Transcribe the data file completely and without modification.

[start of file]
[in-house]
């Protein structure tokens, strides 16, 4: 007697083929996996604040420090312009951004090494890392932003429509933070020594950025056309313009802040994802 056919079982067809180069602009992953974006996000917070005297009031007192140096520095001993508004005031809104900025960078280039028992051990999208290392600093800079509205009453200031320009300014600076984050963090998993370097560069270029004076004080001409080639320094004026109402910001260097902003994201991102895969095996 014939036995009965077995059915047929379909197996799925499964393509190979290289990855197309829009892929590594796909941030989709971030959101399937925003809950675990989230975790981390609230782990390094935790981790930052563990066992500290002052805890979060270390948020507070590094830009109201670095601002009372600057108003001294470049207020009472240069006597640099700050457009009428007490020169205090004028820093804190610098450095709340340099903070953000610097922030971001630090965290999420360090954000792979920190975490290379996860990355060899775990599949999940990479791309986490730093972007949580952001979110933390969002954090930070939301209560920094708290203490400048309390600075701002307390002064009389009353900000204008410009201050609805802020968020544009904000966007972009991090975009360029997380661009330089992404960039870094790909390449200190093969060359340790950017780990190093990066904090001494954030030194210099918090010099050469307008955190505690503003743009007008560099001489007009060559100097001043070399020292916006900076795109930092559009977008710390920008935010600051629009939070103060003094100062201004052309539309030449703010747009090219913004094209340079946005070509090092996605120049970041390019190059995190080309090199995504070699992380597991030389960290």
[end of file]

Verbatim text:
[in-house]
């Protein structure tokens, strides 16, 4: 007697083929996996604040420090312009951004090494890392932003429509933070020594950025056309313009802040994802 056919079982067809180069602009992953974006996000917070005297009031007192140096520095001993508004005031809104900025960078280039028992051990999208290392600093800079509205009453200031320009300014600076984050963090998993370097560069270029004076004080001409080639320094004026109402910001260097902003994201991102895969095996 014939036995009965077995059915047929379909197996799925499964393509190979290289990855197309829009892929590594796909941030989709971030959101399937925003809950675990989230975790981390609230782990390094935790981790930052563990066992500290002052805890979060270390948020507070590094830009109201670095601002009372600057108003001294470049207020009472240069006597640099700050457009009428007490020169205090004028820093804190610098450095709340340099903070953000610097922030971001630090965290999420360090954000792979920190975490290379996860990355060899775990599949999940990479791309986490730093972007949580952001979110933390969002954090930070939301209560920094708290203490400048309390600075701002307390002064009389009353900000204008410009201050609805802020968020544009904000966007972009991090975009360029997380661009330089992404960039870094790909390449200190093969060359340790950017780990190093990066904090001494954030030194210099918090010099050469307008955190505690503003743009007008560099001489007009060559100097001043070399020292916006900076795109930092559009977008710390920008935010600051629009939070103060003094100062201004052309539309030449703010747009090219913004094209340079946005070509090092996605120049970041390019190059995190080309090199995504070699992380597991030389960290």